Neurodegenerative diseases are associated with profound changes in social and emotional function. The emergence of increasingly sophisticated methods for measuring brain volume has facilitated correlation of local changes in tissue content with cognitive and behavioural changes in neurodegenerative disease. The current study examined neuroanatomical correlates of behavioural abnormalities, as measured by the Neuropsychiatric Inventory, in 148 patients with dementia using voxel-based morphometry. Of 12 behaviours examined, 4 correlated with tissue loss: apathy, disinhibition, eating disorders and aberrant motor behaviour. Increasing severity across these four behaviours was associated with tissue loss in the ventral portion of the right anterior cingulate cortex (vACC) and adjacent ventromedial superior frontal gyrus (vmSFG), the right ventromedial prefrontal cortex (VMPC) more posteriorly, the right lateral middle frontal gyrus, the right caudate head, the right orbitofrontal cortex and the right anterior insula. In addition, apathy was independently associated with tissue loss in the right vmSFG, disinhibition with tissue loss in the right subgenual cingulate gyrus in the VMPC, and aberrant motor behaviour with tissue loss in the right dorsal ACC and left premotor cortex. These data strongly support the involvement of the right hemisphere in mediating social and emotional behaviour and highlight the importance of distinct regions on the medial wall of the right frontal lobe in regulating different behaviours. Furthermore, the findings underscore the utility of studying patients with dementia for understanding the neuroanatomical basis of social and emotional functions.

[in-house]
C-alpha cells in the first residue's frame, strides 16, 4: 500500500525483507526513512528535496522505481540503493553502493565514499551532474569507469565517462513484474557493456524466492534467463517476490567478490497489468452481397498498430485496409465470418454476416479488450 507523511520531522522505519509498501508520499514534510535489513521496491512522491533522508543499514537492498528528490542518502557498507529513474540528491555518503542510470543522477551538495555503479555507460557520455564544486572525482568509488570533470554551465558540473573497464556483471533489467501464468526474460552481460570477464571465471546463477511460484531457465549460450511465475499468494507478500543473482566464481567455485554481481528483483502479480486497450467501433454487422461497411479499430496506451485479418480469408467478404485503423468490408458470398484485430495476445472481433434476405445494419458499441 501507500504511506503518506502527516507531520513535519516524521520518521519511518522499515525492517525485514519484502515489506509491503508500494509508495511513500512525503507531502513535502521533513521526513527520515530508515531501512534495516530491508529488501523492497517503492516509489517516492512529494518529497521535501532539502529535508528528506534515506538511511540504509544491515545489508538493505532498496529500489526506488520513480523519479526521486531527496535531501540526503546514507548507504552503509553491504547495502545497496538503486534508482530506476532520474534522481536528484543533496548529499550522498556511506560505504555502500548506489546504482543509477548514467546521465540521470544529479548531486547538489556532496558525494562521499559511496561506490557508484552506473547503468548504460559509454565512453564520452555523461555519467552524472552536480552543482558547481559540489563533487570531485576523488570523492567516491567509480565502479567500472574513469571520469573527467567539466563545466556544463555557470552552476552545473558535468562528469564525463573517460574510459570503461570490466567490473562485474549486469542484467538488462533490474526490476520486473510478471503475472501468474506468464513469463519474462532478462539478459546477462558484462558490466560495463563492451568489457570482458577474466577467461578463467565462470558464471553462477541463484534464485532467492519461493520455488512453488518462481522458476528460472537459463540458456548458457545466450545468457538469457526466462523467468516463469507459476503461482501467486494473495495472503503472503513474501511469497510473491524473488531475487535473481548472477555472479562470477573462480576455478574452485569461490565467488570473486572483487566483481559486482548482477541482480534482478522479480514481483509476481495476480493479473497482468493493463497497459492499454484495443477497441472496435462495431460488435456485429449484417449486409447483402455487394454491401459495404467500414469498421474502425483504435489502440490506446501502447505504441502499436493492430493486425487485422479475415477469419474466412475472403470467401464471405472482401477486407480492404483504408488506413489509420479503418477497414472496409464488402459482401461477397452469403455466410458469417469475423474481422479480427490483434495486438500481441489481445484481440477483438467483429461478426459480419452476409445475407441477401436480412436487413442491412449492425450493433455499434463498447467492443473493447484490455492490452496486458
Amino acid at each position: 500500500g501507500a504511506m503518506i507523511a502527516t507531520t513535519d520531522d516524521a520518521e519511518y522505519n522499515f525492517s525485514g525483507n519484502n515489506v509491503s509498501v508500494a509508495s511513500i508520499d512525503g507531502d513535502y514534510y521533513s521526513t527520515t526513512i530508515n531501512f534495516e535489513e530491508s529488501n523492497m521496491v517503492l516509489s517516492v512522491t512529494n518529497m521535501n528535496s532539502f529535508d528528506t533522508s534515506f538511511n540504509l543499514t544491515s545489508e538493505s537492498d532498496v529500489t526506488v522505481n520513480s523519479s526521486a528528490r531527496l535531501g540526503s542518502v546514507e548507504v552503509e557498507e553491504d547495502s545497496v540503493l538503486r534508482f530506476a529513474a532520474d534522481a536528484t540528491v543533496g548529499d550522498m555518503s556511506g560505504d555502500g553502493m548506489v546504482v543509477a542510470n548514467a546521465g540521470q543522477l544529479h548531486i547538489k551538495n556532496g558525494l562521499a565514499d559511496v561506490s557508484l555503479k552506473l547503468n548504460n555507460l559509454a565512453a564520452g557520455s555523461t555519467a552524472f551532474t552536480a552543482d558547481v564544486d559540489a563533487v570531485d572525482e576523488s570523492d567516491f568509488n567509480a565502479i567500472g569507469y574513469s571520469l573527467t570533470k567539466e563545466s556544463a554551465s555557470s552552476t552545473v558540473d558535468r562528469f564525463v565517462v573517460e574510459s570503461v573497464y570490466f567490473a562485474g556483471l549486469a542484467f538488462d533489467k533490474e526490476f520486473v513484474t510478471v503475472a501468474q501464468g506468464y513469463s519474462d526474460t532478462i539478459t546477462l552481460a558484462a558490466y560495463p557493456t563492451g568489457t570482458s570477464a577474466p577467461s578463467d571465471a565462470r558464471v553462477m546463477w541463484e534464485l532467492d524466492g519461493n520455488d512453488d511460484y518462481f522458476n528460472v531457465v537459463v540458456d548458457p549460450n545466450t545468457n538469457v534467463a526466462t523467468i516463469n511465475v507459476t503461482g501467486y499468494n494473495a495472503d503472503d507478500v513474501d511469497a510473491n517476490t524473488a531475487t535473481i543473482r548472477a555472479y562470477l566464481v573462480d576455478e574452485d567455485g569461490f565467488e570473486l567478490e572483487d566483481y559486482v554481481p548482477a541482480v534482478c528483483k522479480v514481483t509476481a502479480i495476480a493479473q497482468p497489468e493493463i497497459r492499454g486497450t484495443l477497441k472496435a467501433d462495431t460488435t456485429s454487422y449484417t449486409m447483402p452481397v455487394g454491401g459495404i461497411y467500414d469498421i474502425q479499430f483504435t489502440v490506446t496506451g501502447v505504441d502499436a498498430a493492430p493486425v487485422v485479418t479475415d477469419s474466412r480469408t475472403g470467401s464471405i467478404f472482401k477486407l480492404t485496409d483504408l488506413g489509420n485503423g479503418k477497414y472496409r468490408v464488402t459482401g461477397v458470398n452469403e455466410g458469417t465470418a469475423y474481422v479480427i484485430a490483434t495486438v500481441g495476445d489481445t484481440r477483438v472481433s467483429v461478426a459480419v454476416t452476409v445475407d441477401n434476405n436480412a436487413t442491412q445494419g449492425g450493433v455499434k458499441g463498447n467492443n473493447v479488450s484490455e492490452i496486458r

We have not found any resources mentioned in this publication.
SciCrunch® is a data sharing and display platform. Anyone can create a custom portal where they can select searchable subsets of hundreds of data sources, brand their web pages and create their community. SciCrunch® will push data updates automatically to all portals on a weekly basis. User communities can also add their own data to SciCrunch®, however this is not currently a free service.